Deadline:

December 1, 2007

Required Material:

1. Typed essay sent as an attachment. (In case you forget, the APEE wants to remind you to write in English.) 2. Contact information 3. Finalists will have to prove that they are students under the age of 25. (A photocopy of your student ID will need to be sent.)


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Minority Scholarships

November 1, 2007

by Scholarships.com Staff

As you can tell by the quantity of information about scholarships and grants that can be found at Scholarships.com, there are plenty of awards out there…and plenty of competition. Thankfully, there are ways of whittling down the opposition. By applying for scholarships restricted to a certain pool of applicants, you can greatly increase your chances of winning an excellent prize. Scholarships for minorities are pretty common, and some of them get really specific when it comes to requirements. Here are a few minority scholarships that will knock out some applicants without knocking you out in the process. For additional information (including sources of contact) about these and other scholarships, you may conduct a free college scholarship search.

General Motors Minority Dealers Association Scholarship

The General Motors Minority Dealers Association (GMMDA) annually offers $2,500 scholarships to ethnic minority students pursuing an education. GMMDA has so far given $1 million dollars in scholarships to eligible students. Winners are chosen based on academics, volunteer and work experience, future goals and personal statements. To be eligible applicants must be African-American, Hispanic, Native American or Asian/Pacific Islander high school seniors or full-time college students attending a U.S. accredited school. Applicants must also possess a minimum 3.0 GPA, be U.S. citizens or have the eligibility to work in the U.S.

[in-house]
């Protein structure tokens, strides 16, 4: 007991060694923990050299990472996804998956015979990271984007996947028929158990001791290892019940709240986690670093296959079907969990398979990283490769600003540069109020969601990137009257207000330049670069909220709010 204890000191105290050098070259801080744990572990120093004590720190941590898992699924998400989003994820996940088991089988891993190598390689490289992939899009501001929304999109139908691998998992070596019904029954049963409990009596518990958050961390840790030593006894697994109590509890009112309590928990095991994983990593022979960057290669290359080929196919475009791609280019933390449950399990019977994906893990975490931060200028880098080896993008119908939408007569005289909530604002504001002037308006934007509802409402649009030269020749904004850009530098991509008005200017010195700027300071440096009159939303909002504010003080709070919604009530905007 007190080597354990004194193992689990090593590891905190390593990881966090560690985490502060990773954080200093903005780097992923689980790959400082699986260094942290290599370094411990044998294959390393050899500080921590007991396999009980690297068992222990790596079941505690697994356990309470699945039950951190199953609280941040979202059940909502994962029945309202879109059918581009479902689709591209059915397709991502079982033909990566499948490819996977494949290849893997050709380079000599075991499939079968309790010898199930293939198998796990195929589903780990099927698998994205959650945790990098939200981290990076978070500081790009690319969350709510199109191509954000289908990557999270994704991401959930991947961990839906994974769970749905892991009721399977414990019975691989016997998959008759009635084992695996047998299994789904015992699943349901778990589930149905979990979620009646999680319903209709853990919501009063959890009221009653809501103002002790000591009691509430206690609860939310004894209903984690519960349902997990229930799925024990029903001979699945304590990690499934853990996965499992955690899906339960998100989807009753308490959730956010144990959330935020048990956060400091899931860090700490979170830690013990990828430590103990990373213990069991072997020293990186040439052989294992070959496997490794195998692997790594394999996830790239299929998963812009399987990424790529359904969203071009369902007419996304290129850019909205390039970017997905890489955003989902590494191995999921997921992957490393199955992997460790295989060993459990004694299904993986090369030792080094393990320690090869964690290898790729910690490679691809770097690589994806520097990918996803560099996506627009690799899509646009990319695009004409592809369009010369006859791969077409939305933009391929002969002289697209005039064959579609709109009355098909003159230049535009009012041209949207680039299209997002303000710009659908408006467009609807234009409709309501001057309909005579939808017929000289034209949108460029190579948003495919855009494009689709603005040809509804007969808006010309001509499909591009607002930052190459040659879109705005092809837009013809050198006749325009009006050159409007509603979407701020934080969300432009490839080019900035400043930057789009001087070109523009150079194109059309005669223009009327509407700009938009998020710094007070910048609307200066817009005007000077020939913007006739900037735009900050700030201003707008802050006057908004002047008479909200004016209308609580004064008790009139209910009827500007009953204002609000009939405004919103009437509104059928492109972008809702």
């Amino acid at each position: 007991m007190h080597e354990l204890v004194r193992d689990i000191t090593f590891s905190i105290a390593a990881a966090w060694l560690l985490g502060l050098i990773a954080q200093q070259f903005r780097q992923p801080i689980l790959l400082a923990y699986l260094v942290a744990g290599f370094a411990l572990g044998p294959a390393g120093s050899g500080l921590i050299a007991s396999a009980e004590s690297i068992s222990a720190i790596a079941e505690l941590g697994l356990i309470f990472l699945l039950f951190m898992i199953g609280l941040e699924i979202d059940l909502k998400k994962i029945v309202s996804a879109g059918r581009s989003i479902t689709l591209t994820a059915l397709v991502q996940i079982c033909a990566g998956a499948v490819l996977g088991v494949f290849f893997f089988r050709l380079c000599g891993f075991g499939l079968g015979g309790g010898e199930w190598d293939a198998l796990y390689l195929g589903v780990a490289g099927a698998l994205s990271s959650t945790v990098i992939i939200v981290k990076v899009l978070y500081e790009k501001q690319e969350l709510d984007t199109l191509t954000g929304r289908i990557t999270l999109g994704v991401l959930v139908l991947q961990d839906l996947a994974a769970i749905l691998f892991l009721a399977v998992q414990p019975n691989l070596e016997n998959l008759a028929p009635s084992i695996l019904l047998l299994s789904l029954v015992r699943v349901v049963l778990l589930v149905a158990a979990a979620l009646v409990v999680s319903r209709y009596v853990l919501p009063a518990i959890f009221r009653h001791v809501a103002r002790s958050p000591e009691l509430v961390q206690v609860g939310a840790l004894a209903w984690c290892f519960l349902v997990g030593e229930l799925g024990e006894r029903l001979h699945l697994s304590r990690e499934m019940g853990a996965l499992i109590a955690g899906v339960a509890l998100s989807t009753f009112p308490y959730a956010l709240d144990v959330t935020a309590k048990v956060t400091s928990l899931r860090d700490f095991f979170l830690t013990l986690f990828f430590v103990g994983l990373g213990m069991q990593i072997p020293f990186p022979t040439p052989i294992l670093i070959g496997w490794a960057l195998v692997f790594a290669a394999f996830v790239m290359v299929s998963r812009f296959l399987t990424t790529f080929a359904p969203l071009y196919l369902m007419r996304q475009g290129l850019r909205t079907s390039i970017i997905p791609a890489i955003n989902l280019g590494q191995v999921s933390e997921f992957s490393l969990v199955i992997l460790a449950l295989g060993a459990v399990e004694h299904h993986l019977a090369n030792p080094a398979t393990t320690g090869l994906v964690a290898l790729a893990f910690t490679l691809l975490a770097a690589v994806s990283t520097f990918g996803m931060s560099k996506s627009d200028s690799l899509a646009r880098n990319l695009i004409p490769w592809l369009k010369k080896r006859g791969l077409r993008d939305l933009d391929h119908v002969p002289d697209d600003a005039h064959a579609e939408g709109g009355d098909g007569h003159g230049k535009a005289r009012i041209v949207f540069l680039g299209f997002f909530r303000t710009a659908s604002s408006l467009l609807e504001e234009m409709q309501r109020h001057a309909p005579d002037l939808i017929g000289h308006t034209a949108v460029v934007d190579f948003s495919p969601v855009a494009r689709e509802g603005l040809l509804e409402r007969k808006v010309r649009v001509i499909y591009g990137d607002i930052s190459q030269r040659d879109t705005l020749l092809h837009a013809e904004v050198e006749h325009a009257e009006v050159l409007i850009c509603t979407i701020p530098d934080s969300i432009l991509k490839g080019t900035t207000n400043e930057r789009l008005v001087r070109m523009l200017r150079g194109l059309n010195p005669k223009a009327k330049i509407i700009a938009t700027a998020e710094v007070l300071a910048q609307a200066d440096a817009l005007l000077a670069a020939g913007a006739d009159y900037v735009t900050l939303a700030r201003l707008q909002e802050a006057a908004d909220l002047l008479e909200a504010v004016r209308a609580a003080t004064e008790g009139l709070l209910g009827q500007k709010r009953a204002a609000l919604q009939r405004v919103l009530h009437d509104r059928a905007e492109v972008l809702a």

Hispanic Scholarship Fund Camino al Éxito Scholarship

The Hispanic Scholarship Fund offers numerous scholarships that assist students of Hispanic descent in reaching their educational goals. Their Camino al Éxito (walk to success) Hispanic scholarship offers financial aid to students who meet the minimum 3.0 GPA requirement and who are U.S. Citizens or legal permanent residents. Applicants must be either high school seniors soon to enroll in a full-time U.S. accredited college or college freshmen, sophomores or juniors. To be considered, students must have submitted a FAFSA. Winners receive awards that typically range between $2,500 and $5,000.